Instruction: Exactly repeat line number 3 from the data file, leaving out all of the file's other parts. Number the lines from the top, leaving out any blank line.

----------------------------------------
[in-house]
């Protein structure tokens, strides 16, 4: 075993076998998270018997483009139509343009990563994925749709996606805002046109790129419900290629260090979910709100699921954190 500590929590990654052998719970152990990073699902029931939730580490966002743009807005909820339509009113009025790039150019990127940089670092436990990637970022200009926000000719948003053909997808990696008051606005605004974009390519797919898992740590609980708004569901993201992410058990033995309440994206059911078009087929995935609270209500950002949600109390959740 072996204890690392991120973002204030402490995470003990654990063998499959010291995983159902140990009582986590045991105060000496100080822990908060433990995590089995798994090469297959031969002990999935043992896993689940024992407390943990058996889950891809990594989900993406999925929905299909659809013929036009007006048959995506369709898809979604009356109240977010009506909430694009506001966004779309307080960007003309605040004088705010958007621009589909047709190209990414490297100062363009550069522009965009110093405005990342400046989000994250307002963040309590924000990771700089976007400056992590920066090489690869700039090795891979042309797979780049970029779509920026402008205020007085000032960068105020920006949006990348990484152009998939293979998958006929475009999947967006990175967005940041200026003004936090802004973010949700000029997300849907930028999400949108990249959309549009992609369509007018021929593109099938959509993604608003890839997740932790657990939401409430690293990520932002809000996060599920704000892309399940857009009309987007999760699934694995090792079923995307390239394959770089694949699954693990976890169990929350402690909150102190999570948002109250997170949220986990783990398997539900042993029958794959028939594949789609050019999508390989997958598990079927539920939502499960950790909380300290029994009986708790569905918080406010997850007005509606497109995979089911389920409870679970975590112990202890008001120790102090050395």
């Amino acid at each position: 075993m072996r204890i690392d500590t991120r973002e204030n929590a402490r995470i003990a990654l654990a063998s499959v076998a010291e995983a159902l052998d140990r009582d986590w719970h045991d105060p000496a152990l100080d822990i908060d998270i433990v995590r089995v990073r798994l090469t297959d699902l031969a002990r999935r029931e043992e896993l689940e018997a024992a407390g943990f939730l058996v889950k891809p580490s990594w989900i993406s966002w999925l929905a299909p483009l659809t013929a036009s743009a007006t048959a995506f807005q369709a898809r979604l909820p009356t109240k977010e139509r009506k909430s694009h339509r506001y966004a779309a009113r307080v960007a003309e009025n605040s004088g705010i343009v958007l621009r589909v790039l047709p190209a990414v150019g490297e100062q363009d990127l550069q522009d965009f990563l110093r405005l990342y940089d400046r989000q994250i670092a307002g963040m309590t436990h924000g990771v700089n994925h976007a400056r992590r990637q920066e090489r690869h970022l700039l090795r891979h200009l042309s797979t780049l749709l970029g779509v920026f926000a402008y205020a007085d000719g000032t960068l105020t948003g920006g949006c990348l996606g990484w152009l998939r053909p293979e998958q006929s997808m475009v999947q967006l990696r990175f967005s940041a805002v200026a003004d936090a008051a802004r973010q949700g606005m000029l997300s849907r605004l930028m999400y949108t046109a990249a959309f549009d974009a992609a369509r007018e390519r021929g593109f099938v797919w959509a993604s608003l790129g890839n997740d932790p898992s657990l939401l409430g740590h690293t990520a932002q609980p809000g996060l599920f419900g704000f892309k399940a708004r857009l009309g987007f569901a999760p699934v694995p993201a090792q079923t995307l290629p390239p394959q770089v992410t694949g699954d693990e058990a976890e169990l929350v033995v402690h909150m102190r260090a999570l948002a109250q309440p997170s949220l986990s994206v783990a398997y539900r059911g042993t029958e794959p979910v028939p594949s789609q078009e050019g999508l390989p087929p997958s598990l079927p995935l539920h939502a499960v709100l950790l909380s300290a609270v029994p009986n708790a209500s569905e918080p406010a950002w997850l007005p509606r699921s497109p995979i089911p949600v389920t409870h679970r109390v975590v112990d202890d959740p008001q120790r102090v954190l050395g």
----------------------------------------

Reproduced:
């Amino acid at each position: 075993m072996r204890i690392d500590t991120r973002e204030n929590a402490r995470i003990a990654l654990a063998s499959v076998a010291e995983a159902l052998d140990r009582d986590w719970h045991d105060p000496a152990l100080d822990i908060d998270i433990v995590r089995v990073r798994l090469t297959d699902l031969a002990r999935r029931e043992e896993l689940e018997a024992a407390g943990f939730l058996v889950k891809p580490s990594w989900i993406s966002w999925l929905a299909p483009l659809t013929a036009s743009a007006t048959a995506f807005q369709a898809r979604l909820p009356t109240k977010e139509r009506k909430s694009h339509r506001y966004a779309a009113r307080v960007a003309e009025n605040s004088g705010i343009v958007l621009r589909v790039l047709p190209a990414v150019g490297e100062q363009d990127l550069q522009d965009f990563l110093r405005l990342y940089d400046r989000q994250i670092a307002g963040m309590t436990h924000g990771v700089n994925h976007a400056r992590r990637q920066e090489r690869h970022l700039l090795r891979h200009l042309s797979t780049l749709l970029g779509v920026f926000a402008y205020a007085d000719g000032t960068l105020t948003g920006g949006c990348l996606g990484w152009l998939r053909p293979e998958q006929s997808m475009v999947q967006l990696r990175f967005s940041a805002v200026a003004d936090a008051a802004r973010q949700g606005m000029l997300s849907r605004l930028m999400y949108t046109a990249a959309f549009d974009a992609a369509r007018e390519r021929g593109f099938v797919w959509a993604s608003l790129g890839n997740d932790p898992s657990l939401l409430g740590h690293t990520a932002q609980p809000g996060l599920f419900g704000f892309k399940a708004r857009l009309g987007f569901a999760p699934v694995p993201a090792q079923t995307l290629p390239p394959q770089v992410t694949g699954d693990e058990a976890e169990l929350v033995v402690h909150m102190r260090a999570l948002a109250q309440p997170s949220l986990s994206v783990a398997y539900r059911g042993t029958e794959p979910v028939p594949s789609q078009e050019g999508l390989p087929p997958s598990l079927p995935l539920h939502a499960v709100l950790l909380s300290a609270v029994p009986n708790a209500s569905e918080p406010a950002w997850l007005p509606r699921s497109p995979i089911p949600v389920t409870h679970r109390v975590v112990d202890d959740p008001q120790r102090v954190l050395g």